I think it’s pretty clear that Head Coach Adam Stockwell was committed to the rebuild this season. That’s not to say he did anything less than try to win, because playing his freshmen was probably the best way to do just that. Hoffmann started 18 games, played 27.7 mpg, and pretty much shot the ball any time he touched it. Usually they went in (40.0 percent from the field), but he needs to sharpen up that long range game. Still, Hoffmann looks destined to be a great scorer in this league.

F Kyle Scadlock, Williams College

Watching Scadlock early on, I was sure he would be a shoe-in for NESCAC Rookie of the Year. Unfortunately, his production really trailed off with eight single-digit point games in his last 11, but Scadlock is truly an elite talent with a unique skill set. He’s kind of built like Ben Simmons, except with the potential to shoot the ball. More than anything, the way he assumed a pivotal starting role and still maintained productive play tells me that he deserves this.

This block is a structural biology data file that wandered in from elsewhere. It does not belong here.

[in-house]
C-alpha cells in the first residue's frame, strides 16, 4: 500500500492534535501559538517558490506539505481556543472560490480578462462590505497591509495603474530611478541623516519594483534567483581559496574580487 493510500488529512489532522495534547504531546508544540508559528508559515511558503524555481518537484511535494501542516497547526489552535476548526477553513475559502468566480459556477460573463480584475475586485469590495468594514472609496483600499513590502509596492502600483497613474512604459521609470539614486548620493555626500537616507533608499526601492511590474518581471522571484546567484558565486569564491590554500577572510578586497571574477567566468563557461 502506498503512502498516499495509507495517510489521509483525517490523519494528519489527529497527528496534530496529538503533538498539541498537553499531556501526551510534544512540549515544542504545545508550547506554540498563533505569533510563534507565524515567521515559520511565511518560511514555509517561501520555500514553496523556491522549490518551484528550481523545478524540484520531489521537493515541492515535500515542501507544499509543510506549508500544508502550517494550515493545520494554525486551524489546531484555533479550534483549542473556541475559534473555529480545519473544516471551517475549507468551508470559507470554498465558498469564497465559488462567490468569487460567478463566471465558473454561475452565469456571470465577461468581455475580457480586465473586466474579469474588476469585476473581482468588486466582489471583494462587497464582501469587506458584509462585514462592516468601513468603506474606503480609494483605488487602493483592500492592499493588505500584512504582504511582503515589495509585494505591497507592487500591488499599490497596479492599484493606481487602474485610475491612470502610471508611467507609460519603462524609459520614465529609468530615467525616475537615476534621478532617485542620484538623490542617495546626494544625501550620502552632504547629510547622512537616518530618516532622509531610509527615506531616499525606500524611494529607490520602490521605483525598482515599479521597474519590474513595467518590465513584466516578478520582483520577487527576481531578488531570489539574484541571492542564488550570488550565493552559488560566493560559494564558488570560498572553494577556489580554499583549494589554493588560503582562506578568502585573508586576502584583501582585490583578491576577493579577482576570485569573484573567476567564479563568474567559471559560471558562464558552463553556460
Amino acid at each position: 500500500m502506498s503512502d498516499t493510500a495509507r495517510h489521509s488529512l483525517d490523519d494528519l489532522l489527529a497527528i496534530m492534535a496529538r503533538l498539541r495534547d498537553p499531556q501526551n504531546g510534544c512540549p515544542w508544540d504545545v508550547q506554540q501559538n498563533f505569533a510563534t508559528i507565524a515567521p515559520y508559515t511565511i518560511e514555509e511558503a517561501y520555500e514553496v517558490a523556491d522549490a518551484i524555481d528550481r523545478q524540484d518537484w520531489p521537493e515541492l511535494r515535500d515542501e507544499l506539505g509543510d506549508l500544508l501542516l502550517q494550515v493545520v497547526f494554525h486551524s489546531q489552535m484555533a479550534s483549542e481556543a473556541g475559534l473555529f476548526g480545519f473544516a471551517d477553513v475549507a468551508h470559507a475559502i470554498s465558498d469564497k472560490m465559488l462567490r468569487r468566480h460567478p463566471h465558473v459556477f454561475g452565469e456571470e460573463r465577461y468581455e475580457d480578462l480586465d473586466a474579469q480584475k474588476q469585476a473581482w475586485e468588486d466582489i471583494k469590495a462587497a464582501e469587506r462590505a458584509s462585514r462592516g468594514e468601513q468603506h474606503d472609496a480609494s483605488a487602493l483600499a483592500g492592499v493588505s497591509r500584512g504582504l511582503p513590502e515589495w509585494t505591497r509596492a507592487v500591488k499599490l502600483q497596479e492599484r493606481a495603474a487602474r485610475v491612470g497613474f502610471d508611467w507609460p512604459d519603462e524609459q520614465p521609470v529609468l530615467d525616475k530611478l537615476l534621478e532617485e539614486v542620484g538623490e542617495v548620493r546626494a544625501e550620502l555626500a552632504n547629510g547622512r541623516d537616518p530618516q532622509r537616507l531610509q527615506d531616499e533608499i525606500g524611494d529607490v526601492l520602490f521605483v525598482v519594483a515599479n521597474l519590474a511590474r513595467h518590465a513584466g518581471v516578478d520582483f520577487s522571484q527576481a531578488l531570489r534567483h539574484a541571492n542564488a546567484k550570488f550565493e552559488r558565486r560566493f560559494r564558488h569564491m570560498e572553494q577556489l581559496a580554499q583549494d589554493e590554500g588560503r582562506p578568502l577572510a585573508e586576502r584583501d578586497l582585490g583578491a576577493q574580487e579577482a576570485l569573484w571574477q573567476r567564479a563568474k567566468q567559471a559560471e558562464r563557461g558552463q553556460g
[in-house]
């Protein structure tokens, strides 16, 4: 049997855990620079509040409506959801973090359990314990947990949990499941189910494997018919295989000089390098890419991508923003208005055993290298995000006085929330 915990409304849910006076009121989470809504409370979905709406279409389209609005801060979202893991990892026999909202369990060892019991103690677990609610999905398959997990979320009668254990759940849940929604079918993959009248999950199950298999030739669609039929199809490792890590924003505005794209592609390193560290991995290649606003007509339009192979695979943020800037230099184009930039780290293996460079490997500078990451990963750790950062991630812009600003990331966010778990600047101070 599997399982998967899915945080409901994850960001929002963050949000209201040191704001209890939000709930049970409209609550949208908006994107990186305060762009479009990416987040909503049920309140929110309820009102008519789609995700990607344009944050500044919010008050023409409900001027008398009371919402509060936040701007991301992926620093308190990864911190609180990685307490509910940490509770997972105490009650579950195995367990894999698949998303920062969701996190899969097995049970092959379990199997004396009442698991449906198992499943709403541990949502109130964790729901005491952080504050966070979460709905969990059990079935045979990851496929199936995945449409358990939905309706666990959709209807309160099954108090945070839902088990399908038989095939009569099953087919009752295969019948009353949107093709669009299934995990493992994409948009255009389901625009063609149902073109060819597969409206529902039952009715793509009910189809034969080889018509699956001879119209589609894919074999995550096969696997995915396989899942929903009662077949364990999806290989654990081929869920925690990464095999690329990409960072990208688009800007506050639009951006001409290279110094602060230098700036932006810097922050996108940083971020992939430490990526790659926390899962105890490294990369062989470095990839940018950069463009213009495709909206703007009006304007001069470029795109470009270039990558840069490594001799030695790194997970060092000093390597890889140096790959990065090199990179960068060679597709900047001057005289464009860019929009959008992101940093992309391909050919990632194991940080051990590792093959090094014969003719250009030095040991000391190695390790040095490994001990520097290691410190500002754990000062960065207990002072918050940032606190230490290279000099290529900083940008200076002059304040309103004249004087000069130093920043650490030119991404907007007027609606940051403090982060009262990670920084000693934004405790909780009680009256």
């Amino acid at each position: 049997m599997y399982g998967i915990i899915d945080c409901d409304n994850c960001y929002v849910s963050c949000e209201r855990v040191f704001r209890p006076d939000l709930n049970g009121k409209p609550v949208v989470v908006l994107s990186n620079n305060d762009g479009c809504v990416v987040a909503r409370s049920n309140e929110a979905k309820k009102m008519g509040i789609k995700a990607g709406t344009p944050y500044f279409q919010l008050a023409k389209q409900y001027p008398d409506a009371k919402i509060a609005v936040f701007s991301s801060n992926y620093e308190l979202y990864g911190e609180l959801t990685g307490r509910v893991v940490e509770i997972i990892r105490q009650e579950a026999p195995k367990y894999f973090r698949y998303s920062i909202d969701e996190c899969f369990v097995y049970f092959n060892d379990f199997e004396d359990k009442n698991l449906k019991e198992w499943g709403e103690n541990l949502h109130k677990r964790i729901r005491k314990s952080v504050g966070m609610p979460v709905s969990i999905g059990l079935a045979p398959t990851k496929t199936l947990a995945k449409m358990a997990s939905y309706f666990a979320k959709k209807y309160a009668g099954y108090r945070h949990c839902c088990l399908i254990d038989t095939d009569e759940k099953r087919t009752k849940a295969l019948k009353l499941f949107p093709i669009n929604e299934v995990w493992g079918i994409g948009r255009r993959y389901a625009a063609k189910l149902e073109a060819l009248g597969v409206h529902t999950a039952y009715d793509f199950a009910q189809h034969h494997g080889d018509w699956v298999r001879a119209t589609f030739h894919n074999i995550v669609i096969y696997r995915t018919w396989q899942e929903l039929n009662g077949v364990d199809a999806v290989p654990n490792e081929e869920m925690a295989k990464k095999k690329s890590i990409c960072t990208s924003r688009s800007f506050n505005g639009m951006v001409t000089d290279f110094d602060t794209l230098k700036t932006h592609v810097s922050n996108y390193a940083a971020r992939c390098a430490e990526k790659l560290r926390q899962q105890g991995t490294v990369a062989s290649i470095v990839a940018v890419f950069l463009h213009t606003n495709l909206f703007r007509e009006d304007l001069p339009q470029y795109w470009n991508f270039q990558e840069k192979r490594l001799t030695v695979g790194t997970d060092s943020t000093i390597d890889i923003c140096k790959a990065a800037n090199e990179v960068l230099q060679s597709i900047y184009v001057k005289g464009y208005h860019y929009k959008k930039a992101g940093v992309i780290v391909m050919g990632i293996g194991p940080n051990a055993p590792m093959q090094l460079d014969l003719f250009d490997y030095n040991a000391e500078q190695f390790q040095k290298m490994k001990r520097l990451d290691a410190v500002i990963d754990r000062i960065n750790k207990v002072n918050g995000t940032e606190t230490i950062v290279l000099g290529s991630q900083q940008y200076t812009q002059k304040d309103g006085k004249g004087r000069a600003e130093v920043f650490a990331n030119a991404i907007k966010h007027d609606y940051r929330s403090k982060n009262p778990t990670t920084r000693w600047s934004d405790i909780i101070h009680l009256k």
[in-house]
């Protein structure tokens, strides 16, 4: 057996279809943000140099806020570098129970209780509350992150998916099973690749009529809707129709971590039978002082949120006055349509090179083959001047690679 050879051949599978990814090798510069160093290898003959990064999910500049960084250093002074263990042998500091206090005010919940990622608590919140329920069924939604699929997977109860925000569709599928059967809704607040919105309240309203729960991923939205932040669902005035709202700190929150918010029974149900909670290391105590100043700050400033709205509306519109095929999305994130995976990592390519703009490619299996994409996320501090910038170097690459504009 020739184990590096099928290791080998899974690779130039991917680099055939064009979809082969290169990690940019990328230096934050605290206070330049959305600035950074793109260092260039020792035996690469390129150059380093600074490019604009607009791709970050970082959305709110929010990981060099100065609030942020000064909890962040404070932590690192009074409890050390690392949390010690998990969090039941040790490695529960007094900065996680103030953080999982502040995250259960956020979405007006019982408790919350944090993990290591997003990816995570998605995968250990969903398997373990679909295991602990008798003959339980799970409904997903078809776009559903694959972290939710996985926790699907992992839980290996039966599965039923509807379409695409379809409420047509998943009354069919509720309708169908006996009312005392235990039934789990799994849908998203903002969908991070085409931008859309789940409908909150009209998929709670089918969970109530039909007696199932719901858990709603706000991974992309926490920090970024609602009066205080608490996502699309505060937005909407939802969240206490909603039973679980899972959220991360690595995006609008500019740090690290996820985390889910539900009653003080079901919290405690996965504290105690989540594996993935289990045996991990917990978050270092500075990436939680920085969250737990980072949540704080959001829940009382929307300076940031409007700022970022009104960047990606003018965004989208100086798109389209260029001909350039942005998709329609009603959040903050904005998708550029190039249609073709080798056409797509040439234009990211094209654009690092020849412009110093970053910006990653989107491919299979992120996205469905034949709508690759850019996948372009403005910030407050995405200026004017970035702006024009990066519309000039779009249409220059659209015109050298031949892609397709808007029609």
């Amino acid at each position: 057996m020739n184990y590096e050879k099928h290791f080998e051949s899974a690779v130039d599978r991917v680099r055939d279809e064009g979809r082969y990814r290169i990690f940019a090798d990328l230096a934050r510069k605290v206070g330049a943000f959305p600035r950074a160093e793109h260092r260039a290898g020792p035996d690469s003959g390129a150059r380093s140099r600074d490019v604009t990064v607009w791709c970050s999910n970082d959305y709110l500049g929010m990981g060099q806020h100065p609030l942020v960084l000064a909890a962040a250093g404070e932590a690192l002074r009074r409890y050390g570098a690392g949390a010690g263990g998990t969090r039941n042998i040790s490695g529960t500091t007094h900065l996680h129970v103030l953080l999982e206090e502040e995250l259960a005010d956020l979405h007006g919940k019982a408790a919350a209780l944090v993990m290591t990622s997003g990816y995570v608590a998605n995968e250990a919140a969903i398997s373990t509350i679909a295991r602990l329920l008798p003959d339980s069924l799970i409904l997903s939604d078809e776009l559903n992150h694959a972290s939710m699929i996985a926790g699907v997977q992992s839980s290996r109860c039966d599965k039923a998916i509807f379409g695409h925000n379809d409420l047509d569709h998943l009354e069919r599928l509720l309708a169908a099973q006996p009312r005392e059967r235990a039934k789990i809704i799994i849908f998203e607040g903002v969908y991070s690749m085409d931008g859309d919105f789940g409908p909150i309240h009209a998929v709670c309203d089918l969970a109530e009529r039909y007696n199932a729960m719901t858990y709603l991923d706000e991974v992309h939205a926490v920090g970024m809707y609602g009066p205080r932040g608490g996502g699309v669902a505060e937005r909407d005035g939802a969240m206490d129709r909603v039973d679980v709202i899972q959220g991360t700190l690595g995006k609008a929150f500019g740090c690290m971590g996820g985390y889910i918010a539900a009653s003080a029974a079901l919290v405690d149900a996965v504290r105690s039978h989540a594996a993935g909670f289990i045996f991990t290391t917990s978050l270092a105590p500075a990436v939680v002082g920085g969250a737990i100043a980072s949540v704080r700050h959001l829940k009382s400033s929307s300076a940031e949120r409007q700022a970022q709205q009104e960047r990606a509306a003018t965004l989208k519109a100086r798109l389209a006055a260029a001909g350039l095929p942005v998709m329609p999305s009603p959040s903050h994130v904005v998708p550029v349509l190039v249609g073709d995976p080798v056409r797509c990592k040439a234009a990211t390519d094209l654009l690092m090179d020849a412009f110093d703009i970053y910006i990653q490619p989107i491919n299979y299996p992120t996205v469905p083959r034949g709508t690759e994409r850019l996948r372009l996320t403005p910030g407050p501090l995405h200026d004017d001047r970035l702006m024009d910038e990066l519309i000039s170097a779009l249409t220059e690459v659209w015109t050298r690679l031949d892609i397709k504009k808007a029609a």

F Andrew Groll, Hamilton College

Groll was a workhorse, pulling down 7.8 rpg, fourth-most in the NESCAC. He also made the game-winner against Middlebury. Kid’s got ice in his veins!

All-Defensive Team:

F Shay Ajayi, Trinity College (Defensive Player of the Year)

Length, athleticism, effort, it’s all there with this kid. The NESCAC had him as the POY, we’ve got him as the DPOY. Fifty years from now he’ll be telling his grand kids that he was the D-III National Player of the Year.

G Jack Daly ’18, Middlebury College

As if we haven’t praised the Panther backcourt enough, this should really go 50 percent to Daly and 25 percent to Brown and St. Amour, each. Daly gets the nod because one Middlebury teammates called him the toughest kid in the league, and he takes the opponent’s best perimeter player on most possessions. Did you know that St. Amour, Brown and Daly went Nos. 1, 2 and 4 in steals per game this season? Crazy.

G Johnny McCarthy ’18, Amherst College